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The ROMP or Research OPD Micro Processor was a 10 MHz RISC microprocessor designed by IBM in the early 1980s. It is also known in some circles as 032. "OPD" stands for "Office Products Division", the division of IBM which originated the processor. The ROMP was manufactured on a 2 µm process with 45,000 transistors, saw first in silicon in 1981, and was originally developed to be used in office equipment and small computers.[1] It was intended as a follow-on to a mid-1970s processor called the "OPD Mini Processor", which was used in text editing systems such as the IBM Office System/6.[citation needed] ROMP originally was shipped in the IBM RT/PC line, announced in 1986, and was later used in an IBM laser printer. For a time the IBM RT/PC was planned to be a personal computer, with ROMP replacing the Intel 8088. However, the software was targeted more towards engineering workstations.

Introducedearly 1980s
EncodingVariable (2 or 4 bytes long)
BranchingCondition code
Page size4 KB pages
General purpose16× 32-bit

The original ROMP had a 24-bit Reduced Instruction Set Computer (RISC) architecture developed by IBM, but the instruction set was changed to 32 bits a few years into the development.[2] It was originally implemented in a 2 µm NMOS technology. It had sixteen 32-bit general purpose registers and used 32-bit addresses and data paths. The microprocessor was controlled by 118 simple two- and four-byte instructions. Internal processor organization enabled the CPU to execute most register-to-register instructions in a single cycle. An IBM-developed advanced memory management chip provided virtual memory address translation functions and memory control.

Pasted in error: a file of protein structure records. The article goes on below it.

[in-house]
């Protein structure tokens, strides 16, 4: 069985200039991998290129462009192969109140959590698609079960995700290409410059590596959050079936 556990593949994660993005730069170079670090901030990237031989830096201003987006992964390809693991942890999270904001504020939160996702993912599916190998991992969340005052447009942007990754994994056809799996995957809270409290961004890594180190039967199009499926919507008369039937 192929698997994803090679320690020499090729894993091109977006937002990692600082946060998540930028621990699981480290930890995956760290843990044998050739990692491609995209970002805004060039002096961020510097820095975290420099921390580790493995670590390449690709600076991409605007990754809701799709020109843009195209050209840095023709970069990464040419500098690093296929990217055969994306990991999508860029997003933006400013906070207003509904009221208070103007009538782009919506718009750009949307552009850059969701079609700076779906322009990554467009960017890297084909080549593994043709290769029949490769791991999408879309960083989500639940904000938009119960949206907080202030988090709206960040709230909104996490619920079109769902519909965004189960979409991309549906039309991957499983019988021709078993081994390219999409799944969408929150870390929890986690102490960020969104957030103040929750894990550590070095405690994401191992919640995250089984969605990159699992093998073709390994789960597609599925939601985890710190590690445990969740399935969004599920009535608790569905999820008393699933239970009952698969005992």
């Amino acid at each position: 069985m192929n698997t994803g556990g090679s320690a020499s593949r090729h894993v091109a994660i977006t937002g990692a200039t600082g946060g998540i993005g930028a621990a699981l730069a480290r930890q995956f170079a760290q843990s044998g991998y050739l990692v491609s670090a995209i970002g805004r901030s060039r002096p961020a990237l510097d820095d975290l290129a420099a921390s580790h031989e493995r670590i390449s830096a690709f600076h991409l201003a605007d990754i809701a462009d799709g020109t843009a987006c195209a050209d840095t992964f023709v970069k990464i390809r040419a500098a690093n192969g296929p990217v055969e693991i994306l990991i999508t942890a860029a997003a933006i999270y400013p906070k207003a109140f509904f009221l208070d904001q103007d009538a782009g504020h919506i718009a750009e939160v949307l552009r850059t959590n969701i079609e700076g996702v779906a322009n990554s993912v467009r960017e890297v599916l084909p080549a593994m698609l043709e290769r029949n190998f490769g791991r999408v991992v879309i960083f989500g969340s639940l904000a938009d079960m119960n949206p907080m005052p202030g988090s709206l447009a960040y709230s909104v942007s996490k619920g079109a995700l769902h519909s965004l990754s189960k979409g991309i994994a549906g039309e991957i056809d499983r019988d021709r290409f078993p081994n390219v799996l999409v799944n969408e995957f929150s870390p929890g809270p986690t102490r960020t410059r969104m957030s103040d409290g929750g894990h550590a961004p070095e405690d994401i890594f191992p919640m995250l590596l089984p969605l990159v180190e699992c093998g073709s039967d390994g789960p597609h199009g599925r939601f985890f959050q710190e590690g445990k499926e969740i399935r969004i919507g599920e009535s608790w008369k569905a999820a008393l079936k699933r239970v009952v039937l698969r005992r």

The architectural work started in late spring of 1977, as a spin-off of the T.J. Watson Research 801 processor (hence the "Research" in the acronym). Most of the architectural changes were for cost reductions, such as adding 16-bit instructions for byte-efficiency.

The first chips were ready in early 1981. Thus, ROMP was possibly the first working commercial RISC, depending on whether it was a true RISC and whether one could count it as a commercial product in 1981, since it didn't actually ship until 1986. This delay was caused by overly ambitious software plans for the RT/PC and its operating system (OS). This OS virtualized the hardware and could host multiple other operating systems, though UNIX was the only operating system to be ported to the underlying virtual OS. This technology, called virtualization, while commonplace in mainframe systems, only began to gain traction in smaller systems in the 21st century. The IBM RT/PC consequently fell behind competitors such as Sun Microsystems and Apollo Computer who ported UNIX directly to their platforms.


  1. ^ Hester, P.D.; Simpson, Richard O.; Chang, Albert. "The IBM RT PC ROMP and Memory Management Unit Architecture". In Waters, Frank. The IBM RT Personal Computer Technology, Form No. SA23-1057 (PDF). p. 48.
  2. ^ Waldecker, D.E.; Woon, P.Y. "ROMP/MMU Technology Introduction". In Waters, Frank. The IBM RT Personal Computer Technology, Form No. SA23-1057 (PDF). p. 44.

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